Experimental Demonstration of Concealed AV Conduction in the Human Heart
Artificial pacing of patients with Stokes-Adams disease provided an opportunity to study experimentally the ways of operation of concealed antegrade or retrograde conduction, or both, in the AV junction.
With a catheter electrode in the right atrium the classical experiment of Lewis and Master was repeated, revealing, during a 2:1 ventricular response to an atrial tachycardia, the delaying effect of seemingly blocked atrial impulses on subsequent AV conduction.
Shifting the position of a single premature atrial impulse within a constant driving cycle of the atria produced graded effects of "blocked" atrial impulses on AV junctional refractoriness, permitting an estimation of the duration of the "phase of concealed AV conduction."
Interpolation of such premature atrial impulses into successive driving cycles resulted in "repetitive concealed conduction."
In an artificially produced atrial parasystole there was observed "concealed discharge" of a subsidiary (escaping) AV junctional pacemaker by an apparently nonconducted atrial impulse.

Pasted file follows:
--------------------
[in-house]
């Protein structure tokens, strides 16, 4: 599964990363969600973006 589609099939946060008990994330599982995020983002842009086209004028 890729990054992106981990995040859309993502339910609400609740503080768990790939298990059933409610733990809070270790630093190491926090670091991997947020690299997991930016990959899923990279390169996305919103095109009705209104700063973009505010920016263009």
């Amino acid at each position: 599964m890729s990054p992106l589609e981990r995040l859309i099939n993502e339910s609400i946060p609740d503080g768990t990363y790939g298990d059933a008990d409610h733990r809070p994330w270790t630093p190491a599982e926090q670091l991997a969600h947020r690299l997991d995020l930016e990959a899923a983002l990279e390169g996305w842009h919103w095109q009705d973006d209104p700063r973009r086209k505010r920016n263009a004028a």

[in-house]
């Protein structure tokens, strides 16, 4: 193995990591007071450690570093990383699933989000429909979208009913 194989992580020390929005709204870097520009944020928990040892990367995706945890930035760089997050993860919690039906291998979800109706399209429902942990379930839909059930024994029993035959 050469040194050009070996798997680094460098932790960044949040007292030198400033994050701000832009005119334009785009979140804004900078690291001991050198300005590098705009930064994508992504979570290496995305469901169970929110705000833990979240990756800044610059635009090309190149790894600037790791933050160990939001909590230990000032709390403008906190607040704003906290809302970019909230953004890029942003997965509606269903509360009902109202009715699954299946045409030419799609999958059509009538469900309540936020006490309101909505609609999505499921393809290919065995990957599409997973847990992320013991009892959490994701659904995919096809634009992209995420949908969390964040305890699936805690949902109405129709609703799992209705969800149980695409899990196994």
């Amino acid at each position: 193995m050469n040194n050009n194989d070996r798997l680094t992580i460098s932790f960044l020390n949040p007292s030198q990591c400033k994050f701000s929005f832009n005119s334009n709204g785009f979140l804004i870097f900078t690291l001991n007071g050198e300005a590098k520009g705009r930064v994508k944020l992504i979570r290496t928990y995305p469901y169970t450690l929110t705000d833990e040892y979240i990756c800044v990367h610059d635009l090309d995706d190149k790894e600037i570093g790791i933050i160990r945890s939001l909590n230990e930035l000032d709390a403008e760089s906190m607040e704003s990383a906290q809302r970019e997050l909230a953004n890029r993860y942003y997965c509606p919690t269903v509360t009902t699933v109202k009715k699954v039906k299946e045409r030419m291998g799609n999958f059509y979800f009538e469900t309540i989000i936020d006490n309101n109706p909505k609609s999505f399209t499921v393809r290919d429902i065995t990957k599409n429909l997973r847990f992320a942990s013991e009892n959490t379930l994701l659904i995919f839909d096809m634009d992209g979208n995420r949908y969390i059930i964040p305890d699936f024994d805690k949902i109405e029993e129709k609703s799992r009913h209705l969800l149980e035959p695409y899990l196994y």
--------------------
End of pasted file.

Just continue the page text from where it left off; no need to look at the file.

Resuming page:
With a catheter electrode in the right ventricle in a case of advanced AV block, concealed retrograde conduction of pacer stimuli disturbed the rhythmicity of a spontaneous AV junctional pacemaker.
In a case of advanced AV block with preserved retrograde conduction (unidirectional block), evidence of penetration of the upper AV junction by the "blocked" antegrade impulse was found.
With electrodes implanted in the left ventricle in a case of advanced AV block, concealed retrograde conduction of the artificial pacemaker stimuli enhanced antegrade conduction by transiently changing an area of unidirectional block to one of supernormal conduction.
Thus, all known manifestations of concealed atrioventricular and ventriculo-atrial conduction, occurring spontaneously in clinical records or induced in animal experiments, were artificially reproduced in the human heart.
- © 1965 American Heart Association, Inc.